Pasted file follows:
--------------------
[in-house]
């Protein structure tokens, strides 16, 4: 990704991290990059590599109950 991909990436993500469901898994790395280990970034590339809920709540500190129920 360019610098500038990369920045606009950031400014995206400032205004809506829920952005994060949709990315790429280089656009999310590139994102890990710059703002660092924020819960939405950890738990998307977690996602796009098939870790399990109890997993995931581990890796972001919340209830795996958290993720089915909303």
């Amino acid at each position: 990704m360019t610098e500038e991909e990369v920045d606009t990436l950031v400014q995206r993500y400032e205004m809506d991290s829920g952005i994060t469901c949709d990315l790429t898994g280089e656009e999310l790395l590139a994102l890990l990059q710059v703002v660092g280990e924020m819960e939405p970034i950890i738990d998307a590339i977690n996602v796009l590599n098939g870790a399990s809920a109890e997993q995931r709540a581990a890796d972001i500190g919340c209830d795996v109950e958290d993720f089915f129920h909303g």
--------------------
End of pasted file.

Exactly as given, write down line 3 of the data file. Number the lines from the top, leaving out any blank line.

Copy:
């Amino acid at each position: 990704m360019t610098e500038e991909e990369v920045d606009t990436l950031v400014q995206r993500y400032e205004m809506d991290s829920g952005i994060t469901c949709d990315l790429t898994g280089e656009e999310l790395l590139a994102l890990l990059q710059v703002v660092g280990e924020m819960e939405p970034i950890i738990d998307a590339i977690n996602v796009l590599n098939g870790a399990s809920a109890e997993q995931r709540a581990a890796d972001i500190g919340c209830d795996v109950e958290d993720f089915f129920h909303g």